This means that you can top up natural fibre rugs, such as sisal, jute or sea grass, with a cowhide or sheepskin to complement your furniture. This could go exceptionally well if you have leather sofas and a rustic style.
Additionally, one of the best ways to layer and combine different rugs is to use a neutral base rug, such as white, grey or brown, and adding different textured and patterned rugs of smaller sizes and different shapes on top. You can do this by either framing the smaller rug on top of the bigger neutral rug or overlapping rugs of different sizes for a boho-chic look. Incase of the latter, make sure the pattern is more or less in the same family – you don’t want to complement a floral pattern with one that has stripes.
Color is everything. It is one of the most important elements to keep in mind when buying or combining rugs. Always remember, use a light color rug to make a small space look bigger. Conversely, use rugs with dark and rich colors for an intimate feel.
Essentially, make sure that there is harmony in the color scheme, with no stark contrasts. Therefore, use rugs from the same color family when layering up. You want a soft, warm look, and something that feels natural. It is always safe to use a neutral base and go from there. Incase you want to play it safe, you can also place solid rugs in different colors around the room.
A pro tip while combining different colored rugs is to ensure that they match some of the colors of the sofas, chairs, lamps, curtains or other pieces of furniture in the room. A dash of the same color will reflect thoughtfulness of style and create a seamless look throughout the room. Moreover, maintain one consistent colors throughout all the layered rugs to add uniformity and cohesiveness in color tone.
While layering up, it is important to ensure that you don’t have conflicting textures and patterns. This means that if your base rug is patterned, make sure that the top rug has a unique texture that complements it. Think of a chenille rug topped up with a woolen rug.
Primarily, always ensure that the base rug is a rather flat rug, either hand-woven or tufted, as opposed to braided weave, so that the other rugs sit well on it. Short pile base rugs are also a good option as a base rug.
You can go with the same texture and coordinate the color scheme. Examples would include various hand knotted rugs in beige and browns, but with different patterns, such as half stripes and Oriental.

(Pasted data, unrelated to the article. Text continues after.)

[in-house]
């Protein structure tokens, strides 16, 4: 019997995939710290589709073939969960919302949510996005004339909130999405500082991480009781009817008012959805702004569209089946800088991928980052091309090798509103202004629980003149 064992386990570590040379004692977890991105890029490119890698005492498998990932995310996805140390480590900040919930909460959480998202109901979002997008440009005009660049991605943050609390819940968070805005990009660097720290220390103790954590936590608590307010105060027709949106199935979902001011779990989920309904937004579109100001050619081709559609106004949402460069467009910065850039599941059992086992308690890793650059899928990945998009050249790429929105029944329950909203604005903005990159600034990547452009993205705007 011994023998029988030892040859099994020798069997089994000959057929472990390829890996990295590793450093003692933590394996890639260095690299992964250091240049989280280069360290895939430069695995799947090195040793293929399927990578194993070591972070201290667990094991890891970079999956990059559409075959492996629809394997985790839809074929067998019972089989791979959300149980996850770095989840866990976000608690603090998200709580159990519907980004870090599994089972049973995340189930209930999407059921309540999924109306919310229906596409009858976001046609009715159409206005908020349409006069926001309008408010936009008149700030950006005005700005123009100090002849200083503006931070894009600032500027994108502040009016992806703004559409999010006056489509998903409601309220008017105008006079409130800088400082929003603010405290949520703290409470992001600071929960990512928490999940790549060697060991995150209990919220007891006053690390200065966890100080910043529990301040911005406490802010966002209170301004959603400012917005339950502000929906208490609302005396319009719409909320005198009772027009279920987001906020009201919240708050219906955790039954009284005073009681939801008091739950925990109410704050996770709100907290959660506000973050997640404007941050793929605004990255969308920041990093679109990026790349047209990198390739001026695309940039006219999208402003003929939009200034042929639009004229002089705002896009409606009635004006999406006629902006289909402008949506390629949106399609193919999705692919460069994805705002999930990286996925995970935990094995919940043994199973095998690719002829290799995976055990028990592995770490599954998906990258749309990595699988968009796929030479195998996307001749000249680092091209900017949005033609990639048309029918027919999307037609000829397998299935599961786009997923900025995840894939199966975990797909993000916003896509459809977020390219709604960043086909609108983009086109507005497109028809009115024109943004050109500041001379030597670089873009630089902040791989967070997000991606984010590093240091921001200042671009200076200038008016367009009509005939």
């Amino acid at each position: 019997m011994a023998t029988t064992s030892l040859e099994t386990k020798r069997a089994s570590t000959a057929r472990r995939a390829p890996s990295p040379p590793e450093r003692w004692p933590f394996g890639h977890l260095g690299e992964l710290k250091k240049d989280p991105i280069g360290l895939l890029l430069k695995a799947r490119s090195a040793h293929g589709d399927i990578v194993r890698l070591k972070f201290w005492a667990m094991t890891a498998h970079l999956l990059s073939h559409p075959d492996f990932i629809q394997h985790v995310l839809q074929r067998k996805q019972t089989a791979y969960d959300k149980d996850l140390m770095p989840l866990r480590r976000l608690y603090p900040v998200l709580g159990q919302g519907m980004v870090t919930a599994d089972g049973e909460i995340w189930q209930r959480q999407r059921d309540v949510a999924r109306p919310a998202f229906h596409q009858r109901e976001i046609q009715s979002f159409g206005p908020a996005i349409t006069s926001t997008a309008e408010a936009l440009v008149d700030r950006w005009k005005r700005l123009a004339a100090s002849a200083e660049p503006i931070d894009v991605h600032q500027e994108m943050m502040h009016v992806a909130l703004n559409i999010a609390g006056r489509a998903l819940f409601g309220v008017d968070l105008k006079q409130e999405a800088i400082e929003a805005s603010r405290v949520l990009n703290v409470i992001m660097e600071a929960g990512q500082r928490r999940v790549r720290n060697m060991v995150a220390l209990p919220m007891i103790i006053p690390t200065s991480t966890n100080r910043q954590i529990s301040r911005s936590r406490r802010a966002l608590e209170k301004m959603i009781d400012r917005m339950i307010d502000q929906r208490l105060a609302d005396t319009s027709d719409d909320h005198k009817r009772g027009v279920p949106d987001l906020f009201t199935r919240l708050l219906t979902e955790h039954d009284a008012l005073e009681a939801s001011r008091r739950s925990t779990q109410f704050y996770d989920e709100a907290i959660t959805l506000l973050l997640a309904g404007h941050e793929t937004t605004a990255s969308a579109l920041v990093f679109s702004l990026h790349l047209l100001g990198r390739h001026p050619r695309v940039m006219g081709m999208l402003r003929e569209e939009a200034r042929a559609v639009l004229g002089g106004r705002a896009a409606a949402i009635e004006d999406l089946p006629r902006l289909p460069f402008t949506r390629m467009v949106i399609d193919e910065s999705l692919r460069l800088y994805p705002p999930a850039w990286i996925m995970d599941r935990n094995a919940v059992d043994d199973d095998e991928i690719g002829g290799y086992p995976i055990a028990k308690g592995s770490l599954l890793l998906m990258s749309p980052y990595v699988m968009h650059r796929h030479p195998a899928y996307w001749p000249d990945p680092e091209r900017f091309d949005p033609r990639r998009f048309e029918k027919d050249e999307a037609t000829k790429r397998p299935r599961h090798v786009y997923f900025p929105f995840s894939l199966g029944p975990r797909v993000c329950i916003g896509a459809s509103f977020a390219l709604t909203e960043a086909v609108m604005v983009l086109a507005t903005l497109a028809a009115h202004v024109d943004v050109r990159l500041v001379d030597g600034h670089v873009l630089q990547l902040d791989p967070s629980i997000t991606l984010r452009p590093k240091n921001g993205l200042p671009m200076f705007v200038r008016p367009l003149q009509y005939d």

It’s very important to keep in mind the furniture and wall color of your room. Incase of detailed ornamentation, go for lighter colors in flat-woven weave to even out the space visually. You can go for moroccon rugs or solid rugs in this case. However, if you have muted accent colors, opt for brighter or richer colors that are patterned and textured to add personality to the space. In this case, you could opt for embellished Persian rugs or silk rugs, which would also act as the focal point of your living space.
In conclusion, it is recommended that you envision the kind of space you want to live in, and use a rug to set the mood. Be confident in your choice and show off by choosing the rug that best represents you.
Of course, always remember to render some TLC by regularly cleaning your rug. You can vacuum it once a month, and remove any stains immediately using a damp cloth. Additionally, it is highly recommended that you get your rugs professionally cleaned at least once a year. After all, taking care of your rug is as important as investing in one.
So what combination of rugs are you going to try in your home?
Author’s Bio: Lakshmi is an inspired content creator who switched passions from a career in interior design in order to work whilst travelling the world. A co-founder of CopyThat, a bespoke content creation studio, she focuses on putting into words the often complex and colourful thoughts of her interior and design focused clients. As one of Munich’s newest residents, Lakshmi enjoys hunting down culinary revelations whilst trying not to confuse her der/die/das’ in the local tongue.